the dog whelk

The Dog whelk is a common gastropods, that can be found on rocky shores around the North sea and west Coast of the USA. Here it feeds on mussels and acorn barnacles. They can be found in rockpools, in harbours, in estuarine waters but they prefer the rocky shores. The dog whelk has a thick and sharply pointed spiral shell. Dog whelks are unedible for humans, because of its nasty taste.

Dog whelk on the left, Pelican's foot and European painted top shell or Calliostoma zizyphinum and the northern cowrie or Trivia Arctica.
from the book :"year at the shore", from: P.H. Gosse, 1864.

the dog whelk and the mussel

The mussel is protected by its shell. The dog whelk uses it radula a tongue covered with sharp teeth. It bores a hole in one of the valves and injects an acid into the mussel. But the dog whelk is a slow eater, it takes more then a week to eat a mussel. Other mussels start defending themselves and try to adhere some glue to the dog whelk. This glue is called byssus and this adhesive glues the dog whelk to the rock. As it remains immobilised the dog whelk will dy of starvation.

the dog whelk and the offspring

The dog whelks starts to form groups in spring. The eggs are laid in groups of 5 under rocks or in crevices. Dog whelks gather for mating in spring. Eggs are laid in yellow capsules in rocky crevices during April and May; Soon the first young whelks appear, and consume the other eggs. The whole process of growing up takes three years:

the dog whelk predators

Birds and crabs are the most important enemies. Especially the Eiders and oystercatchers consume large amounts of the dog whelks.

the dog whelk and imposex

There is very little of the poison tributyl needed to start the development of male sex organs on the female dog whelk. This is called imposex. The dogwhelk almost disappeared from the North sea by the cause of this disease.

fouling on hulls

The accumulation of barnacles and goose barnacles on boats is called fouling and reduces the speed of a boat. It will also increase fuel consumption. Mechanical removing the barnacles is a costly operation and removing it without damaging the hull can be next to impossible. Its much easier to use anti-fouling bottom paint, commonly known as bottom paint.: This is a toxic paint used to prevent the attachment of these organisms. Certain forms of this paint, although effective, can be harmful to other marine life if not applied and removed properly. If a boat is longer then 25 meter the toxic TBT was added to the anti-fouling paint.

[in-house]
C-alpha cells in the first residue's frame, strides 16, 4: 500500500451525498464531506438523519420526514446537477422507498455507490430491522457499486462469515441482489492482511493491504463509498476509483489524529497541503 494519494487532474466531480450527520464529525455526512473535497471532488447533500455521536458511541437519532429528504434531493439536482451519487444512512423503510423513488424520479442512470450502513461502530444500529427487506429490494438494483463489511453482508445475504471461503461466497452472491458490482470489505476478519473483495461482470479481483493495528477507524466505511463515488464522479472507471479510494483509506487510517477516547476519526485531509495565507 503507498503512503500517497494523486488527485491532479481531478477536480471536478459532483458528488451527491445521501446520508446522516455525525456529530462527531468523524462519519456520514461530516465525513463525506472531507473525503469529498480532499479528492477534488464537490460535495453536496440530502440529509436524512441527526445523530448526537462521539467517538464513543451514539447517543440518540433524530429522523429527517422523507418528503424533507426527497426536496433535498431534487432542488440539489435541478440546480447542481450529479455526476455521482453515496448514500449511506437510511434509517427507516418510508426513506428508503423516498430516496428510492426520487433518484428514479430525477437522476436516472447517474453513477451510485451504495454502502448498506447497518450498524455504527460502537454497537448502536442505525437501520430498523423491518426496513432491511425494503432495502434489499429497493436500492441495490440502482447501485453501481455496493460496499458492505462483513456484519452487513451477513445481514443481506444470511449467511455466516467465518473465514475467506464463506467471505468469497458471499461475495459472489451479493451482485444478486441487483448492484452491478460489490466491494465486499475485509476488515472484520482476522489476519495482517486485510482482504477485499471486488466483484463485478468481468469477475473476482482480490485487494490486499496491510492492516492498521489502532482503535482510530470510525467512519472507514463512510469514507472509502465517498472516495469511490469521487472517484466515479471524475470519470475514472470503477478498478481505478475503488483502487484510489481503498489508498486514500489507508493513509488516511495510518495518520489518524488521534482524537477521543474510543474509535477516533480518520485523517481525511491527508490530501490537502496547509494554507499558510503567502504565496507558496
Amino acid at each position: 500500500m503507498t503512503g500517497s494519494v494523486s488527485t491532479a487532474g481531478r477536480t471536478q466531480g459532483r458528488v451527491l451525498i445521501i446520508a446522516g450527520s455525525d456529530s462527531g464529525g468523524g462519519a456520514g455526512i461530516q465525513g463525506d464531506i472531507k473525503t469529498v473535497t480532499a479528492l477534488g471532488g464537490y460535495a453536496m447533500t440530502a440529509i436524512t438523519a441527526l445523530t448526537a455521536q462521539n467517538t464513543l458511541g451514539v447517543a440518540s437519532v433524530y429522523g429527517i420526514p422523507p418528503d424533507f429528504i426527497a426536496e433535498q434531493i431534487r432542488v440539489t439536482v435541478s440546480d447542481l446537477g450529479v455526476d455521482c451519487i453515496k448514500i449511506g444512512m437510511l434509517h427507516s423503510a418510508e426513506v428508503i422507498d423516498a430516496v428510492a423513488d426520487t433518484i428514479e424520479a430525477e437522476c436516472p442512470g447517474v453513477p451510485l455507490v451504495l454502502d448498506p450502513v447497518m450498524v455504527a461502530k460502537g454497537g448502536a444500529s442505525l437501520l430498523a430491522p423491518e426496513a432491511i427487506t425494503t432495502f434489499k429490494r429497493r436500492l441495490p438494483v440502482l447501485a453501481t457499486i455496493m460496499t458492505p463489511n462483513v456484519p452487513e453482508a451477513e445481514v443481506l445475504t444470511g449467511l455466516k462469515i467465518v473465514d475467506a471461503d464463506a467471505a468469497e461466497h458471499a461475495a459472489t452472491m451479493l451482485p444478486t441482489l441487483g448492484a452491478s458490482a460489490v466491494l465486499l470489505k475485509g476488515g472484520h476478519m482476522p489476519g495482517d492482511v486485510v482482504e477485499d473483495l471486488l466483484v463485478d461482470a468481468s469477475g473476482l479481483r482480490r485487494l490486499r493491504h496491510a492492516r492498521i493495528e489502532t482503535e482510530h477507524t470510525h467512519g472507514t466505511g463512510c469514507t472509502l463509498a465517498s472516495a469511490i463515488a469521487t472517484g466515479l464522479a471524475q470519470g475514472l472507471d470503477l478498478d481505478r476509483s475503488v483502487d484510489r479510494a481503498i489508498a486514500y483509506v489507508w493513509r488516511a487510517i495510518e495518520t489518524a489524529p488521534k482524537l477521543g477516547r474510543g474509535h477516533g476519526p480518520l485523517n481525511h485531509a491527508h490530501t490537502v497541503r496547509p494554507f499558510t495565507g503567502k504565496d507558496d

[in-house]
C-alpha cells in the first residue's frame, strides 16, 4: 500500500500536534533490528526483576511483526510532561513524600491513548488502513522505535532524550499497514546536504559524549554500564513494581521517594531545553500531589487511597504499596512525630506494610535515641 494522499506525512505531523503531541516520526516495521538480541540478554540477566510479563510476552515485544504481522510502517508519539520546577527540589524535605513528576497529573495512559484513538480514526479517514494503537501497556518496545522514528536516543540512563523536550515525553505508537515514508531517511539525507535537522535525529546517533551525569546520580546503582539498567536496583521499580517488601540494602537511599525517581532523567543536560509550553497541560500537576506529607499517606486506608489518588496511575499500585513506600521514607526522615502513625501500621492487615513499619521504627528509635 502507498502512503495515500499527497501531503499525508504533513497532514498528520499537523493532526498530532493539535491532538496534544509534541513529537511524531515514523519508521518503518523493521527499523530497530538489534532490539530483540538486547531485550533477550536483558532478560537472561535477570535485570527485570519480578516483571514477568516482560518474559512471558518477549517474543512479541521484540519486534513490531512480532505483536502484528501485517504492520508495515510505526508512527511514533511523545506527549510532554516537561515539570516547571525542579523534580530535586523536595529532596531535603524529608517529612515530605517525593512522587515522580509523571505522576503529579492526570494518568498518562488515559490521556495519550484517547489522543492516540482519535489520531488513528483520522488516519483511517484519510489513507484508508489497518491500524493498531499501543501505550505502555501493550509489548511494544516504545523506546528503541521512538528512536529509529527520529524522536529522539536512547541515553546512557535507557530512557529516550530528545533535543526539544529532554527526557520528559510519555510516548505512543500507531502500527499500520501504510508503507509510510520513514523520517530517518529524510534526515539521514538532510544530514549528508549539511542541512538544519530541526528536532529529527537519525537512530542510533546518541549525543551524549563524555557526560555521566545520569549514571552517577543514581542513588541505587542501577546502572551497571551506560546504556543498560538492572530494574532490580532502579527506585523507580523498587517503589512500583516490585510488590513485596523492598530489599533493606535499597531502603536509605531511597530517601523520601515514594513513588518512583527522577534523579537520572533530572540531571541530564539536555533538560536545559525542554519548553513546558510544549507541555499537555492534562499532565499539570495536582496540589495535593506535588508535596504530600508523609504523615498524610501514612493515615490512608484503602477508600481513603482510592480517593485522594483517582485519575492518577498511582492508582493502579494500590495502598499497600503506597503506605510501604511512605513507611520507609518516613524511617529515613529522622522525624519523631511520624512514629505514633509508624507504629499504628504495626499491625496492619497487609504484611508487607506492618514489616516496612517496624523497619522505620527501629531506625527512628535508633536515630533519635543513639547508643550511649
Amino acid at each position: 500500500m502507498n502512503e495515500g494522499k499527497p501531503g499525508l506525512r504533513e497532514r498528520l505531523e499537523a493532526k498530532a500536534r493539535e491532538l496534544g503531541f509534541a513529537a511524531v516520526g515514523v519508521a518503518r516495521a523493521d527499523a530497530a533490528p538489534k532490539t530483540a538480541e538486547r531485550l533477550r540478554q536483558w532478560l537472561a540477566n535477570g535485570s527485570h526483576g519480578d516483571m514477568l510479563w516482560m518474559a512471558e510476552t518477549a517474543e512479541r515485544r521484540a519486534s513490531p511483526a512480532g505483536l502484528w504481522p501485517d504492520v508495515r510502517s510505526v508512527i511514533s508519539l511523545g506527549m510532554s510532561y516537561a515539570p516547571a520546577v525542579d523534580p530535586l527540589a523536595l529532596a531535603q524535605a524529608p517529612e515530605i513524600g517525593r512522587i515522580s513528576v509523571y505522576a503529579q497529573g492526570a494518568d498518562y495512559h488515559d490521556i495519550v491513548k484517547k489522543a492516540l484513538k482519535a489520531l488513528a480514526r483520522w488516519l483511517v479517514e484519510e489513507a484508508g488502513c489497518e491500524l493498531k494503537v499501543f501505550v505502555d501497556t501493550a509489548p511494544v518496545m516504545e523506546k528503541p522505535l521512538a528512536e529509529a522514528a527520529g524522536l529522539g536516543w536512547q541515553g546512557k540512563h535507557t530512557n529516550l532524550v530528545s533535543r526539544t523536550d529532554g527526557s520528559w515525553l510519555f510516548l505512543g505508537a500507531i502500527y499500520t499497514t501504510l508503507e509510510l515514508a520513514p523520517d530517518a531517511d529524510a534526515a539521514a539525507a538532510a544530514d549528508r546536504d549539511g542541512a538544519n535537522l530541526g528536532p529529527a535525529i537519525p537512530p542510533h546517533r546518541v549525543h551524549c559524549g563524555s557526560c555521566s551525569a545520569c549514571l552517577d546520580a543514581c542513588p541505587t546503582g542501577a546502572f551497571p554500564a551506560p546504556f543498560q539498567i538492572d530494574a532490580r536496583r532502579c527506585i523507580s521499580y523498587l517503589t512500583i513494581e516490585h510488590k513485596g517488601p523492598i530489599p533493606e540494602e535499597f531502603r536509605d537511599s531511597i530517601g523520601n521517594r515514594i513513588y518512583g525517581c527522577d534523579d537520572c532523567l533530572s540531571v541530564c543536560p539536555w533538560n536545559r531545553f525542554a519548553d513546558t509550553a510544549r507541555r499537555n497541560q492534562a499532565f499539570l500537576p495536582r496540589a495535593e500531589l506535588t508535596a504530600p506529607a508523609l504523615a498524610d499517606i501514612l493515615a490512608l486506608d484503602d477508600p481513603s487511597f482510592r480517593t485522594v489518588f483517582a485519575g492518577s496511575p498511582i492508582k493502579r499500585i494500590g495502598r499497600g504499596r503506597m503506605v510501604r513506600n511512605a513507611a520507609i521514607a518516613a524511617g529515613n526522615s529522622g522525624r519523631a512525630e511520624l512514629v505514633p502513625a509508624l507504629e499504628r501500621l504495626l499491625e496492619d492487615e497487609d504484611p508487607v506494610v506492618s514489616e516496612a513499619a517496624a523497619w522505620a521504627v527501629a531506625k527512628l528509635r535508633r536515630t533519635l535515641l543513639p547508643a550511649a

tributyltin of TBT

For 40 years TBT was used as a biocide in bottom paint. The use of TBT has come to a stop in the western world, but is still the most effective and cost efficient, and it is being used in countries with poor regulation enforcement, like the Caribean Islands. The danger of TBT used on the ship hulls was found to leach into, and severely damage, the marine envirronment. TBT has has a strong toxic and long lasting impact to invertebrate development: snails, worms, barnacles and bivalves and all the higher animals that depend on them as a food. Skipjack tuna sea-otters and dolphins accumilate the TBC in there bodies. The common whelk has almost dissapeared because of the use of TBC.


The common whelk has almost dissapeared because of the use of TBC. These animals were affect by TBC causing imposex. Imposex is a disorder in sea snails caused by the toxic effects of TBT. TBT cause female sea snails like the common whelk to develop male sex organs Reproduction of the seasnails comes to a stop.

Whelks, Periwinkles and limpets on an illustration of P. Kuckuck.
1 European Sting Winkle or Murex erinaceus or Ocenebra erinacea
2 Common Whelk or Buccinum undatum with eggs
3 Purple Sea Snail or Dog Whelk or Purpura lapillus with eggs
4 netted dog whelk or Nassa reticulata
5 pelican's foot or Aporrhais pespelecani
6 the large necklace shell or Euspira catena or Natica catena with house
7 Common Turret-Shell or Turritella communis
8 Common Wentletrap or Scalaria communis or Epitonium clathrum
9 Common or Edible periwinkle or Littorina littorea
10 Flat Periwinkle or Littorina obtusata
11 rough periwinkle or Littorina saxatilis
12northern lacuna or Lacuna vincta
13 Grey Top Shell or Gibbula cineraria
14European Painted Top Shell or Calliostoma zizyphinum
15Blue-rayed Limpet or Patella pellucida
16 Common Limpet or Patella vulgata
17 Grey Chiton or Lepidochitona cinerea

P. Kuckuck

Dr Paul Kuckuck is the writer of the book "Der Strandwanderer". The first edition started in 1905, the last one in 1977.
On this website you can find these illustrations :
the sea slater
light-bulb tunicate
Whelks, limpets and periwinkles
Sponges and sea anemones
sea beech
teredo worm or shipworm

sea-lettuce or ulva